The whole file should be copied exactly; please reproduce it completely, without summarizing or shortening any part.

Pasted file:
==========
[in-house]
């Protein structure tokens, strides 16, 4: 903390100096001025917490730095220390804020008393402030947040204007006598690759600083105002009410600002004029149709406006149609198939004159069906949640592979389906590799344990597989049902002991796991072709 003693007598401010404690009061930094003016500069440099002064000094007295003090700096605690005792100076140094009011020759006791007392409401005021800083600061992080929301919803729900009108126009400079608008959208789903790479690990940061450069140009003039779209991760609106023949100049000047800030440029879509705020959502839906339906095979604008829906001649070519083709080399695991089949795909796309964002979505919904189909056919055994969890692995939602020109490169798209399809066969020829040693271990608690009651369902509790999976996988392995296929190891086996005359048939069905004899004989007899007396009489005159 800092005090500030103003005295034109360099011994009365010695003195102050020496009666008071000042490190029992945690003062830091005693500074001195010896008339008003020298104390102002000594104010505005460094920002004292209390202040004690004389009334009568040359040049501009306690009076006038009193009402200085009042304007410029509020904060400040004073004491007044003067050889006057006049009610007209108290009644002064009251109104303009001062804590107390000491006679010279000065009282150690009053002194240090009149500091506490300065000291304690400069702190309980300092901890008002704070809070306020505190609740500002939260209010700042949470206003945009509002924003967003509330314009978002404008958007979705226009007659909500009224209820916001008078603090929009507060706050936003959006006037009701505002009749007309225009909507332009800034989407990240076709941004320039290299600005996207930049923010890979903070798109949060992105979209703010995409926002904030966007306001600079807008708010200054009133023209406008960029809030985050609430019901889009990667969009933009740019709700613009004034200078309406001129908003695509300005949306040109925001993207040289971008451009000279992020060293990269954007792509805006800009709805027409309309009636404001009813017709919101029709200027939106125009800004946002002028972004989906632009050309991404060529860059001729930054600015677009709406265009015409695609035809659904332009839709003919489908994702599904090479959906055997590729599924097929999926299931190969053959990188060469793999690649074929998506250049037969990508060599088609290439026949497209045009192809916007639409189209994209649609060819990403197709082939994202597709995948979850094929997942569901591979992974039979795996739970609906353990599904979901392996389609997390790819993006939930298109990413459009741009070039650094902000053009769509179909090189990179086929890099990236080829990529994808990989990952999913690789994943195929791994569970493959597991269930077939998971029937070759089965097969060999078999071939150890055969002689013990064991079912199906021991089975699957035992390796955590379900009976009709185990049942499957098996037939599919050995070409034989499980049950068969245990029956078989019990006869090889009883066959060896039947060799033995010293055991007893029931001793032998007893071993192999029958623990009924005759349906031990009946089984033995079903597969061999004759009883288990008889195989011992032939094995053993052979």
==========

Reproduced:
[in-house]
């Protein structure tokens, strides 16, 4: 903390100096001025917490730095220390804020008393402030947040204007006598690759600083105002009410600002004029149709406006149609198939004159069906949640592979389906590799344990597989049902002991796991072709 003693007598401010404690009061930094003016500069440099002064000094007295003090700096605690005792100076140094009011020759006791007392409401005021800083600061992080929301919803729900009108126009400079608008959208789903790479690990940061450069140009003039779209991760609106023949100049000047800030440029879509705020959502839906339906095979604008829906001649070519083709080399695991089949795909796309964002979505919904189909056919055994969890692995939602020109490169798209399809066969020829040693271990608690009651369902509790999976996988392995296929190891086996005359048939069905004899004989007899007396009489005159 800092005090500030103003005295034109360099011994009365010695003195102050020496009666008071000042490190029992945690003062830091005693500074001195010896008339008003020298104390102002000594104010505005460094920002004292209390202040004690004389009334009568040359040049501009306690009076006038009193009402200085009042304007410029509020904060400040004073004491007044003067050889006057006049009610007209108290009644002064009251109104303009001062804590107390000491006679010279000065009282150690009053002194240090009149500091506490300065000291304690400069702190309980300092901890008002704070809070306020505190609740500002939260209010700042949470206003945009509002924003967003509330314009978002404008958007979705226009007659909500009224209820916001008078603090929009507060706050936003959006006037009701505002009749007309225009909507332009800034989407990240076709941004320039290299600005996207930049923010890979903070798109949060992105979209703010995409926002904030966007306001600079807008708010200054009133023209406008960029809030985050609430019901889009990667969009933009740019709700613009004034200078309406001129908003695509300005949306040109925001993207040289971008451009000279992020060293990269954007792509805006800009709805027409309309009636404001009813017709919101029709200027939106125009800004946002002028972004989906632009050309991404060529860059001729930054600015677009709406265009015409695609035809659904332009839709003919489908994702599904090479959906055997590729599924097929999926299931190969053959990188060469793999690649074929998506250049037969990508060599088609290439026949497209045009192809916007639409189209994209649609060819990403197709082939994202597709995948979850094929997942569901591979992974039979795996739970609906353990599904979901392996389609997390790819993006939930298109990413459009741009070039650094902000053009769509179909090189990179086929890099990236080829990529994808990989990952999913690789994943195929791994569970493959597991269930077939998971029937070759089965097969060999078999071939150890055969002689013990064991079912199906021991089975699957035992390796955590379900009976009709185990049942499957098996037939599919050995070409034989499980049950068969245990029956078989019990006869090889009883066959060896039947060799033995010293055991007893029931001793032998007893071993192999029958623990009924005759349906031990009946089984033995079903597969061999004759009883288990008889195989011992032939094995053993052979």